Commonly Googled Git Commands

There are plenty of git cheatsheets on the web (Tower’s is my favorite), but many of them are lacking answers to the most common questions about workflow practices and dealing with mistakes. Here’s a list of some of the most commonly sought out answers to add to your personal cheatsheet.

Quick git add <all> options

Note: -A is the same as –all. -u is the same as –update.

 

Unstage files added with git add

 

Undo the last commit

 

Squash commits when merging a feature into the develop branch

 

Squash commits before merging using rebase

In the text editor that comes up, replace the words “pick” with “squash” next to the commits you want to squash into the commit before it. Save and close the editor, and git will combine the “squash”ed commits with the one before it. Git will then give you the opportunity to change your commit message. To change your commit, comment out every line except the one with your new message.

Important: If you’ve already pushed commits to GitHub, and then squash them locally, you will have to force the push to your branch using git push -f

Helpful hint: You can always edit your last commit message, before pushing, by using: git commit --amend

 

 

Fixing a mistaken rebase

 

 

Storing/moving uncommitted changes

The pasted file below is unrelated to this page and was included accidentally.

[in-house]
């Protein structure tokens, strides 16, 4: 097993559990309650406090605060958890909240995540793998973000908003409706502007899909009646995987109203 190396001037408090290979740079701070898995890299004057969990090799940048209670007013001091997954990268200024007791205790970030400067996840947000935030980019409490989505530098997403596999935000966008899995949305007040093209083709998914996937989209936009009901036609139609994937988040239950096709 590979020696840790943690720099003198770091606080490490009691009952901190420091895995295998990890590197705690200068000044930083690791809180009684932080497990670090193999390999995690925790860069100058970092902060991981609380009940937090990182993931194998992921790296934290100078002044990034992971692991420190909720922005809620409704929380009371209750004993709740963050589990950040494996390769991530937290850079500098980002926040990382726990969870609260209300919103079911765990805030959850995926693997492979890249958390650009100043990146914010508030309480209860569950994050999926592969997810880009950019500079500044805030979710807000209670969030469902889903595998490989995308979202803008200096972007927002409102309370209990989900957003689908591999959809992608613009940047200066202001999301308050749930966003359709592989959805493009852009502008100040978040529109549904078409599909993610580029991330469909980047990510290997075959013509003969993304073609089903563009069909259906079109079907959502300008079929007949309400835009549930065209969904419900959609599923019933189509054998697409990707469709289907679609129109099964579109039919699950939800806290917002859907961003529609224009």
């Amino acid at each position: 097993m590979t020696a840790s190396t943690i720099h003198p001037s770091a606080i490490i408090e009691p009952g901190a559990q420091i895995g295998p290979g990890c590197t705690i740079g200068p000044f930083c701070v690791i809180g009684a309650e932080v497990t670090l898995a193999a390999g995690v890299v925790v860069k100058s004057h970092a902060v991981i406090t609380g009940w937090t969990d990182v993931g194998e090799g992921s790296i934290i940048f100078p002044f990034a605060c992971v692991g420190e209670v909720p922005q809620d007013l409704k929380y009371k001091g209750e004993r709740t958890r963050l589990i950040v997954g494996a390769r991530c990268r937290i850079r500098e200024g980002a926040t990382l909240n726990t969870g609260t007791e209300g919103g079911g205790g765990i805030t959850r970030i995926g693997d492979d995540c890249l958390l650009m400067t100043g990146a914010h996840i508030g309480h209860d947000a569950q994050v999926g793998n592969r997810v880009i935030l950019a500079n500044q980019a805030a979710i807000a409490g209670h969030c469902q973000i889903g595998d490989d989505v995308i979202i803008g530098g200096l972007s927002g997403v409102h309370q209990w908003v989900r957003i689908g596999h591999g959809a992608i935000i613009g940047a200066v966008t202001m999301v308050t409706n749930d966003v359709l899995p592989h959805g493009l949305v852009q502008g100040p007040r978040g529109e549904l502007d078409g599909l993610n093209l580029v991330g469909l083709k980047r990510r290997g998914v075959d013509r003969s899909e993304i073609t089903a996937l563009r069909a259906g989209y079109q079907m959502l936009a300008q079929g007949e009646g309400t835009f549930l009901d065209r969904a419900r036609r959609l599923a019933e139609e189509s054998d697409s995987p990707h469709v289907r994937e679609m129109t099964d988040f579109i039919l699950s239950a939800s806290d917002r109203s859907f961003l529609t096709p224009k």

Note: Alternatively to git stash apply , you can use git stash pop which works identically except it also throws away the (topmost, by default) stash after applying it (whereas git stash apply leaves it in the stash list for possible later reuse). This happens unless there are conflicts after git stash pop, in this case it will not remove the stash, behaving exactly like git stash apply. Another way to look at it: git stash pop is git stash apply && git stash drop .

 

Pull a remote branch not in the local repository
In versions of git 1.7.2.3 and higher you can simply type:

You should then see a message like:

This is short for git checkout --track <remote>/<branch name> which is short for git checkout -b <branch name> <remote>/<branch name> . You can read more here.

 

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